No, but in reality undergraduates generate very little useful scientific data on their own.  Without graduate students there, most of their experiments wouldn't be completed because they would never have received the appropriate training and usually lack the free time to complete all of the minutiae in a timely manner (usually due to time constraints imposed by class).  It is typically grad students or post-docs who do the hands-on training, as the faculty member running the lab usually doesn't have time to teach someone how to do the bench work (at least in biomedical sciences; their time is completely occupied with all of the other tasks required to keep the lab up and running).

So in the end, it's another comparison that doesn't quite work--which isn't all that surprising as collegiate athletics is a unique beast unto itself.

Comment 16 Jan 2014

So the student working in all the college labs all over the country don't generate any type of revenue for the universities?  Think you need to educate yourself on that one.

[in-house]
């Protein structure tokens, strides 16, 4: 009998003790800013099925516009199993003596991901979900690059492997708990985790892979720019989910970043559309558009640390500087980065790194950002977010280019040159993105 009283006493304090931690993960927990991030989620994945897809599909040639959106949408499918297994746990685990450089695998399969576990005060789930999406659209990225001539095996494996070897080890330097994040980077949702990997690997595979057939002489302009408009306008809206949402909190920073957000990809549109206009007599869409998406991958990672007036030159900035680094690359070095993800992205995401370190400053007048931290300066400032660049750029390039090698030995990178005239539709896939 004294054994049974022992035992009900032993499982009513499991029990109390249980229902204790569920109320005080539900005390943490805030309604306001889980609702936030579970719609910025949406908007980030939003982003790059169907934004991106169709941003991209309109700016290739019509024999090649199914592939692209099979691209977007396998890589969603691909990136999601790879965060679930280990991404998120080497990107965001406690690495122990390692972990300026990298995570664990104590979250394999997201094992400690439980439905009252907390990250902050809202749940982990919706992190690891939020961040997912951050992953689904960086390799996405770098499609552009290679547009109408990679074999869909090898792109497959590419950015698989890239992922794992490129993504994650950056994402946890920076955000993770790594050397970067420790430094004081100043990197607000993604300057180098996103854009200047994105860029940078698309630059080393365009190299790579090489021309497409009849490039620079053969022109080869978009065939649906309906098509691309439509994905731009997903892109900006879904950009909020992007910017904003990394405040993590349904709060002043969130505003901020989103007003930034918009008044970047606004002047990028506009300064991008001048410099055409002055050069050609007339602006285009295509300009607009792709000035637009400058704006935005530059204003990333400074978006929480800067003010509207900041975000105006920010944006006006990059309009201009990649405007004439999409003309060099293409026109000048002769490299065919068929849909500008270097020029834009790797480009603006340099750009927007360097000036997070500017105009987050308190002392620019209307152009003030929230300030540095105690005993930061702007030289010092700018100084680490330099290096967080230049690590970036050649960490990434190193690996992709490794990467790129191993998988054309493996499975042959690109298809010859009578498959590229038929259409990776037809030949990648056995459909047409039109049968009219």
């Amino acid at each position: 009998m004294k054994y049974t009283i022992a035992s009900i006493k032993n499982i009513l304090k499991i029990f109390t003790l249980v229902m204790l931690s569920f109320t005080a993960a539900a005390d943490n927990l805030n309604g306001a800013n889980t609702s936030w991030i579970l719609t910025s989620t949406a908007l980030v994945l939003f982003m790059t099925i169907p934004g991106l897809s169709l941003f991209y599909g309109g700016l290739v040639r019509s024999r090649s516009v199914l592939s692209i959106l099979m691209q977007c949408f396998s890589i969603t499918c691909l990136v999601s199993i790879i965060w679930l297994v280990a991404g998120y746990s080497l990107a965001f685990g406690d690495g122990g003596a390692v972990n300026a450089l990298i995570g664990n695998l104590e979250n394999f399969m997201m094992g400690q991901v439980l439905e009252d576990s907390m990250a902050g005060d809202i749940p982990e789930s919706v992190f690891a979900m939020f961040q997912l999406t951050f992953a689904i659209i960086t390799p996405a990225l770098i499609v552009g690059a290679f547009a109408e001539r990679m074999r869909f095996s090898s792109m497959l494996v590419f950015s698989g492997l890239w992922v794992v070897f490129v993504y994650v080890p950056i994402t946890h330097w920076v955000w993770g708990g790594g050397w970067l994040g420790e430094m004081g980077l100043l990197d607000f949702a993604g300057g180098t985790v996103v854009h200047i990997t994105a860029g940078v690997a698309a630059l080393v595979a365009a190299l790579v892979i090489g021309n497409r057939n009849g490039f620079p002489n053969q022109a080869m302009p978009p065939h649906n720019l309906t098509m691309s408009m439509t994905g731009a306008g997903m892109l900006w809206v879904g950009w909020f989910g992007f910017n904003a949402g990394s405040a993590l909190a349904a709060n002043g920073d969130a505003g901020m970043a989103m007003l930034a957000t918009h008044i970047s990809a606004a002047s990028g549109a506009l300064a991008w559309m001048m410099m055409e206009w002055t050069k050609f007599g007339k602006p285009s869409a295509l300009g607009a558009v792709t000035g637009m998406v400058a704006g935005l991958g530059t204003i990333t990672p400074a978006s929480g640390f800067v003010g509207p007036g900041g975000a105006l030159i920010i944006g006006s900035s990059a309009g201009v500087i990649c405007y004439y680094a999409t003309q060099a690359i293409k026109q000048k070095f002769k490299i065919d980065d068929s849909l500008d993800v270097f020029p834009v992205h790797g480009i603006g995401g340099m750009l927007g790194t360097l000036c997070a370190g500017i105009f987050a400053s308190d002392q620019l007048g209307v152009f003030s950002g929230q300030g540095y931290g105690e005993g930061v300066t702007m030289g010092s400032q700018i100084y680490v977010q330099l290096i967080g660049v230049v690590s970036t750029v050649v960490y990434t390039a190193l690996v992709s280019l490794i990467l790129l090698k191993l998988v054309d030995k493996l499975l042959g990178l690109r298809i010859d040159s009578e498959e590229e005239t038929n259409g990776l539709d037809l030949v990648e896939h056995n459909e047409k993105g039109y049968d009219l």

If you're referring to graduate students (who in combination with post-doctoral researchers, do the lion's share of data generation for all of the sciences), then you may be surprised to find that in addition to free tuition that they also receive a modest stipend.  So while graduate students in scientific disciplines do generate a great deal of revenue for the university (sometimes directly when they actually write and apply for funding, or indirectly when the data they've collected provides the impetus and support for a funded grant proposal penned by their faculty advisor), they also go to school for free AND get paid to do so (it depends on the specific department, but the salary is usually in the neighborhood of $25k).

Comment 08 Jan 2014

Well thanks for bringing my disappointment and sadness back to the forefront, Ramzy.  This handful of prozac is on you buddy!

(no I'm not actually gulping pills in response to a nicely written article, don't worry internet)